December 22, 2011

Twas a few days before Christmas and all through the house, not a creature was stirring, not even a mouse (errr cat...)

The cookies were decorated with the utmost of care...

In the hopes that three dozen more in a cookie exchange would soon be there.

The pies were crafted and snug in their bed (i.e oven)...

While visions of stand mixers danced in my head...

Me in my snuggie and Mike in his sweater....

Had just had a nap after a holiday party dinner.

When out of the living room there came a racket so big...

Why it's only Scottish Santa playing a little bagpipe jig!

Away to the mall I flew like a flash...

Tore open my wallet and threw up some cash.

For the presents were bought and wrapped under the tree...

Something for everyone on my list, including me :)

Now that I've got that cheese out of the way, I thought I would share some neat Holiday D.I.Y projects. This one isn't food related, but it's a quick and cheap way to decorate your home for the holiday season, so you can get back to more important things, like food. Did someone say melted brie wheel?

If you're a fan of real Christmas trees like I am, then you'll know the trials and tribulations of vacuuming constantly and watering the stand three times a day. But there's nothing like having a real tree in your house. Sure, it confuses the hell out of household pets, but the smell of fresh pine and the lights twinkling on its branches are worth the hassle.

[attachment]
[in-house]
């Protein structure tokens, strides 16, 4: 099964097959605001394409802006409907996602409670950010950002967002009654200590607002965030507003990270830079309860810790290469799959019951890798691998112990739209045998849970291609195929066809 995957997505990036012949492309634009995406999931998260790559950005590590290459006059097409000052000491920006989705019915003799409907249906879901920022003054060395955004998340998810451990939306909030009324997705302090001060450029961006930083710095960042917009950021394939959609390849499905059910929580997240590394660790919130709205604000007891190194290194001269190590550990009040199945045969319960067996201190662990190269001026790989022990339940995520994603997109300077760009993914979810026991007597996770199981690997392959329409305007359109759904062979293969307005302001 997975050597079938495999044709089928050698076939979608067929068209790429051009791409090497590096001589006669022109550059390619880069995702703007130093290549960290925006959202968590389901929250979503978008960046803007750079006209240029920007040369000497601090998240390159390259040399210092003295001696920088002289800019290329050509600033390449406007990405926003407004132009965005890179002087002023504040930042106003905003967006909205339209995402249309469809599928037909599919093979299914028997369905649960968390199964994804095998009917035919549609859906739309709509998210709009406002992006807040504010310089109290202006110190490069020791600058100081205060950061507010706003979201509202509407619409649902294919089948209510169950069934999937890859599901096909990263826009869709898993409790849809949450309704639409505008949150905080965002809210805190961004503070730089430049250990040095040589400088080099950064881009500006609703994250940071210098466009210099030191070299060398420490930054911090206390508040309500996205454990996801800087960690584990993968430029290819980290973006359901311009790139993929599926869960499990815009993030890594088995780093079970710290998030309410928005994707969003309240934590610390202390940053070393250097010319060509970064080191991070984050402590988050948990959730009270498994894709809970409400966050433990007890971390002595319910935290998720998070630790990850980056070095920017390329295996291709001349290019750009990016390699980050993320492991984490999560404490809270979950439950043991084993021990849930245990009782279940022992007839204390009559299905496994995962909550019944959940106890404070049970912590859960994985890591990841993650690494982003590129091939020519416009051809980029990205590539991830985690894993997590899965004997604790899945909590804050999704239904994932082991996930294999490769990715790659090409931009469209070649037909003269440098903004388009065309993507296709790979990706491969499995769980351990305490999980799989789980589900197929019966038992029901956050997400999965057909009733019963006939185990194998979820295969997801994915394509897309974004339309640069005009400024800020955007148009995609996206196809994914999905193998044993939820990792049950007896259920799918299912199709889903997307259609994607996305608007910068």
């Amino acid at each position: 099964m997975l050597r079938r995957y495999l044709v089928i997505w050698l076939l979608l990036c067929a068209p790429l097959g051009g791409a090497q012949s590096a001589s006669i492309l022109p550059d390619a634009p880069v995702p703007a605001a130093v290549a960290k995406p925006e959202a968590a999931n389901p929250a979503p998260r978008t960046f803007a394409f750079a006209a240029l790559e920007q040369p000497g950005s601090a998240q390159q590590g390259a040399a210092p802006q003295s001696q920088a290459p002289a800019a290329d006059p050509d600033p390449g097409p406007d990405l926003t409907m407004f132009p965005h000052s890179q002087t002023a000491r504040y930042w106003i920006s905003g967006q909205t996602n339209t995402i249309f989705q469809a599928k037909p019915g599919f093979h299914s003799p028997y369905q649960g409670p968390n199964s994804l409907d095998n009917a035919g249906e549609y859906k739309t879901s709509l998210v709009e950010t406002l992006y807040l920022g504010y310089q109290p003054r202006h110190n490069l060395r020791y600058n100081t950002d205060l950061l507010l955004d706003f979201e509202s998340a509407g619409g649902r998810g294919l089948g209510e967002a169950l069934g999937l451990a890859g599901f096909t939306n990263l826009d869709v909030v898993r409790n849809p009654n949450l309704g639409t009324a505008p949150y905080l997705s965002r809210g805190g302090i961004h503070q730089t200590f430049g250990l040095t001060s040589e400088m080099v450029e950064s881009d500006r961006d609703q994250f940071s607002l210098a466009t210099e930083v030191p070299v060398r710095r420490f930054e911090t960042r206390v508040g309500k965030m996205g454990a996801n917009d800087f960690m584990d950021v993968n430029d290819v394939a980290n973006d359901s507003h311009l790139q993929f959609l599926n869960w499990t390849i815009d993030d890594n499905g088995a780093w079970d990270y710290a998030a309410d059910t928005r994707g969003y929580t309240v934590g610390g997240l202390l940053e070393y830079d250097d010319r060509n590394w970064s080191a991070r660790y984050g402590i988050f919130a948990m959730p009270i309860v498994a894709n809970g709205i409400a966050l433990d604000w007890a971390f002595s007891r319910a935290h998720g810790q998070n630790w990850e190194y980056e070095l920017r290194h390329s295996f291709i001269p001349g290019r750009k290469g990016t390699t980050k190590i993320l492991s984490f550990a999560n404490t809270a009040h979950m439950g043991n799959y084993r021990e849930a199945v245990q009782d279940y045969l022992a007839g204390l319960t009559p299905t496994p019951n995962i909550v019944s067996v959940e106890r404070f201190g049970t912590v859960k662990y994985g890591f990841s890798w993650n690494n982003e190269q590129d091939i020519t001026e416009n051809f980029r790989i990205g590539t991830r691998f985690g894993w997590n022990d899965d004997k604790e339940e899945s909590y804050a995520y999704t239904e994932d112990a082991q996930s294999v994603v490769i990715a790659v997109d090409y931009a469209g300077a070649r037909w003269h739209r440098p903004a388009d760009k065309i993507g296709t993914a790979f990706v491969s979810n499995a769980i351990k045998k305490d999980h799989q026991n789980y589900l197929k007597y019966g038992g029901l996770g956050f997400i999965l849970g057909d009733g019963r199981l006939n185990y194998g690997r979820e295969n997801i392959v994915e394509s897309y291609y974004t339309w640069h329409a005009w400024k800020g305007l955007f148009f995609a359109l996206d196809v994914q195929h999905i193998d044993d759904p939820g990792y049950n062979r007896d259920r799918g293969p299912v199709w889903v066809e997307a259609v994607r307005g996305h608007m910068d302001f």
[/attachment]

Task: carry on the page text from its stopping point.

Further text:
Making your own Christmas wreath is a great way to use up the trimmings from the tree. For less than $10, I made my own wreath and have the equipment to make one every year now.

All you need is a wire wreath frame or a metal coat hanger. The wire frame was $3.50 at Michaels Craft Store. A coat hanger might be more finicky to make the wreath perfectly straight, but it is free. You'll also need floral wire which can also be purchased at a craft store and any embellishments, such as bows or pinecones.

Start by trimming the branches into smaller pieces. Grab a handful of pieces and place it on the wire then wrap tightly with the floral wire. (Watch this video for step-by-step instruction).

Grab another handful and overlap it with the first bunch to hide the wire. Continue until you have covered the whole wire frame.

And you have your very own Christmas wreath for a fraction of the cost of a store bought one. Add embellishments using a hot glue gun or by tying it with the floral wire.

Hot chocolate is usually a warm comfort on those cold winter nights, but I've never thought about making my own mix until this year. I have a recent obsession with food in jars, so I've been browsing many neat recipes for jar gifts, including cookie mix and hot cocoa mix. All you do is add ingredients to a jar, print out a recipe card, tie on some ribbon and you have a neat homemade gift.